make up one's mind


  • WordNet 3.6
    • v make up one's mind reach, make, or come to a decision about something "We finally decided after lengthy deliberations"
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Chambers's Twentieth Century Dictionary
    • Make up one's mind to determine
    • ***


  • John Keats
    “The only means of strengthening one's intellect is to make up one's mind about nothing --to let the mind be a thoroughfare for all thoughts. Not a select party.”


Chambers's Twentieth Century Dictionary
A.S. ge-myndmunan, to think; Ger. meinen, to think, L. mens, the mind.


In literature:

It won't do to make up one's mind at once.
"The Golf Course Mystery" by Chester K. Steele
A little opposition is such a help in making up one's mind!
"All on the Irish Shore" by E. Somerville and Martin Ross
There is nothing in the world so difficult as that task of making up one's mind.
"Phineas Finn" by Anthony Trollope
One has to sample several glasses of each before one can definitely make up one's mind as to which is the best.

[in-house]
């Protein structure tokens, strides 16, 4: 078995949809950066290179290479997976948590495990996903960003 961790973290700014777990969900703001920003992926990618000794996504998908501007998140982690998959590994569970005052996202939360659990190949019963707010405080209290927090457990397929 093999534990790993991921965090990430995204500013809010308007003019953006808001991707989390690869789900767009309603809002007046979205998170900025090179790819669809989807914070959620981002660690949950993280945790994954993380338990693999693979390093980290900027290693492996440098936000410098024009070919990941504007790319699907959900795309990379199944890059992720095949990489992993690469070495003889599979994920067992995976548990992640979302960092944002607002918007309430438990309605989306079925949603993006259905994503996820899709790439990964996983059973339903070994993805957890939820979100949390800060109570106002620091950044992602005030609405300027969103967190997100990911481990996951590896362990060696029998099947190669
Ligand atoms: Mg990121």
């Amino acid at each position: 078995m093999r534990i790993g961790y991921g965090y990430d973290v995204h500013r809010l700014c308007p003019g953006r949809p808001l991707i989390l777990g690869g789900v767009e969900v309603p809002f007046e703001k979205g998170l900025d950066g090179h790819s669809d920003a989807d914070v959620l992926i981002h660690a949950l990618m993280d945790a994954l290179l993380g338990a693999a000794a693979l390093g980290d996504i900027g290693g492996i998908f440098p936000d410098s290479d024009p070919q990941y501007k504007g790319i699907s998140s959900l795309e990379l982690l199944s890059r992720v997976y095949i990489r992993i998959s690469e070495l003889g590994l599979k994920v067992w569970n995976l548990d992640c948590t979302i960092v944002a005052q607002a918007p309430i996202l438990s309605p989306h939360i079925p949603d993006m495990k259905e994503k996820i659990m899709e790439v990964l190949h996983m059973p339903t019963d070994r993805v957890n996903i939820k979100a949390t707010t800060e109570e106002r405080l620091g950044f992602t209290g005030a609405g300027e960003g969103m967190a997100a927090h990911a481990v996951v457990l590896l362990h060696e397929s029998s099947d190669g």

"The Gourmet's Guide to Europe" by Algernon Bastard
She finally makes up her mind it's a bran'-new one, an' sends fer Jud an' asts him what he knows about it.
"The Spinner's Book of Fiction" by Various
But then you see, Freddy, it takes some time to make up one's mind about such an important matter as that.
"April's Lady" by Margaret Wolfe Hungerford
It is not easy all at once to make up one's mind on a point of such importance.
"The Norsemen in the West" by R.M. Ballantyne
It isn't in nature that they should, and that's one of the things that young married people can't make up their minds to.
"Tante" by Anne Douglas Sedgwick
What's of significance is sweet, however mistaken; one could make up one's mind to what's insignificant even.
"Fathers and Children" by Ivan Sergeevich Turgenev
What is really necessary is to make up one's mind.
"A Country Gentleman and his Family" by Mrs. (Margaret) Oliphant